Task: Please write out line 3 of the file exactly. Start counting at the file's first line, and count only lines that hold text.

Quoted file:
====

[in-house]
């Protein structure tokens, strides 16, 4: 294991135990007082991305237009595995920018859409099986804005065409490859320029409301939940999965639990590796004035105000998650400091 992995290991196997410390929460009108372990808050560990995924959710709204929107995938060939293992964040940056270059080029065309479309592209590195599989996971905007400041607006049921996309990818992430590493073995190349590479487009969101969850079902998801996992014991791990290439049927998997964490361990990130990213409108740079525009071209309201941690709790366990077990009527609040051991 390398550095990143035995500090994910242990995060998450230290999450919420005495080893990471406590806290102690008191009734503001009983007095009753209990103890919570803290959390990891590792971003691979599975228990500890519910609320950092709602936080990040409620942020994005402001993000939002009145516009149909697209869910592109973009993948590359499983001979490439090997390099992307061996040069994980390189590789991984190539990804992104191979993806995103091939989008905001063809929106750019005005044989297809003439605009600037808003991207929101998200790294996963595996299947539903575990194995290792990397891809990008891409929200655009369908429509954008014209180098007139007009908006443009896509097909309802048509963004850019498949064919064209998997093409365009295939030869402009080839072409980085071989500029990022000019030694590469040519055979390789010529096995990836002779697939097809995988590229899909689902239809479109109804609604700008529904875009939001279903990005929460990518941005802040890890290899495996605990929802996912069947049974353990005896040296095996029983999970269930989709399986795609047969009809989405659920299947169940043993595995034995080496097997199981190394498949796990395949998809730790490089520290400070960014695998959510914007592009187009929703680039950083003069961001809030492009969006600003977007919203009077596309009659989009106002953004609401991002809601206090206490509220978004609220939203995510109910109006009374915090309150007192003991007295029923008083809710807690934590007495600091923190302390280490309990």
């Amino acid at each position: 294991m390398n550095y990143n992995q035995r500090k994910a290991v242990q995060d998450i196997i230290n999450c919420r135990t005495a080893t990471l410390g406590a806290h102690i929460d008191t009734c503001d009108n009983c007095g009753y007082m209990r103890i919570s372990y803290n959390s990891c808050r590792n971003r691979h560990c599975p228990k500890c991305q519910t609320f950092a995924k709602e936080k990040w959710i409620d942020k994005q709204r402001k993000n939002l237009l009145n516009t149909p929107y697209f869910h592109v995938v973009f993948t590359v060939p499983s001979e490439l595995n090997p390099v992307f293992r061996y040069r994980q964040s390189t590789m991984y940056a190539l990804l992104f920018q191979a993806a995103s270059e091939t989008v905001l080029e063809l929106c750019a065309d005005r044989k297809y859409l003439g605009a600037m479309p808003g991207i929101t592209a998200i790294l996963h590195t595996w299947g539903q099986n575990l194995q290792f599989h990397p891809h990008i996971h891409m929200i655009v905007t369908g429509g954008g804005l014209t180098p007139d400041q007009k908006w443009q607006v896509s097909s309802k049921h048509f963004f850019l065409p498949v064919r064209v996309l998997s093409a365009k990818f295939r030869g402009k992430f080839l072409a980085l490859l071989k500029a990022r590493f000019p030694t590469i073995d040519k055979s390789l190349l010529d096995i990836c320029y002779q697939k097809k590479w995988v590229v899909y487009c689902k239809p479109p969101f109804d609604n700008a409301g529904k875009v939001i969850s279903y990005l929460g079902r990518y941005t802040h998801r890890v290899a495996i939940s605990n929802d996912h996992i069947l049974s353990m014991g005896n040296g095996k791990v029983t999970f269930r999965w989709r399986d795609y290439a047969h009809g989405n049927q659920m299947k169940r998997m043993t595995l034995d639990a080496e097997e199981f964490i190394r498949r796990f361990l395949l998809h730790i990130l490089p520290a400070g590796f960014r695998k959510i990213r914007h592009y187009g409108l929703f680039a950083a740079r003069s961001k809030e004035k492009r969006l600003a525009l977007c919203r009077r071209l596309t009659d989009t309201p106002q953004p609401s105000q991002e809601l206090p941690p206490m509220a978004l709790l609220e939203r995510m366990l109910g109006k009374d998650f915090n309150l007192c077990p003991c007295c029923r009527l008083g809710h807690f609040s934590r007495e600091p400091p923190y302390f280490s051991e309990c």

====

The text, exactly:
């Amino acid at each position: 294991m390398n550095y990143n992995q035995r500090k994910a290991v242990q995060d998450i196997i230290n999450c919420r135990t005495a080893t990471l410390g406590a806290h102690i929460d008191t009734c503001d009108n009983c007095g009753y007082m209990r103890i919570s372990y803290n959390s990891c808050r590792n971003r691979h560990c599975p228990k500890c991305q519910t609320f950092a995924k709602e936080k990040w959710i409620d942020k994005q709204r402001k993000n939002l237009l009145n516009t149909p929107y697209f869910h592109v995938v973009f993948t590359v060939p499983s001979e490439l595995n090997p390099v992307f293992r061996y040069r994980q964040s390189t590789m991984y940056a190539l990804l992104f920018q191979a993806a995103s270059e091939t989008v905001l080029e063809l929106c750019a065309d005005r044989k297809y859409l003439g605009a600037m479309p808003g991207i929101t592209a998200i790294l996963h590195t595996w299947g539903q099986n575990l194995q290792f599989h990397p891809h990008i996971h891409m929200i655009v905007t369908g429509g954008g804005l014209t180098p007139d400041q007009k908006w443009q607006v896509s097909s309802k049921h048509f963004f850019l065409p498949v064919r064209v996309l998997s093409a365009k990818f295939r030869g402009k992430f080839l072409a980085l490859l071989k500029a990022r590493f000019p030694t590469i073995d040519k055979s390789l190349l010529d096995i990836c320029y002779q697939k097809k590479w995988v590229v899909y487009c689902k239809p479109p969101f109804d609604n700008a409301g529904k875009v939001i969850s279903y990005l929460g079902r990518y941005t802040h998801r890890v290899a495996i939940s605990n929802d996912h996992i069947l049974s353990m014991g005896n040296g095996k791990v029983t999970f269930r999965w989709r399986d795609y290439a047969h009809g989405n049927q659920m299947k169940r998997m043993t595995l034995d639990a080496e097997e199981f964490i190394r498949r796990f361990l395949l998809h730790i990130l490089p520290a400070g590796f960014r695998k959510i990213r914007h592009y187009g409108l929703f680039a950083a740079r003069s961001k809030e004035k492009r969006l600003a525009l977007c919203r009077r071209l596309t009659d989009t309201p106002q953004p609401s105000q991002e809601l206090p941690p206490m509220a978004l709790l609220e939203r995510m366990l109910g109006k009374d998650f915090n309150l007192c077990p003991c007295c029923r009527l008083g809710h807690f609040s934590r007495e600091p400091p923190y302390f280490s051991e309990c």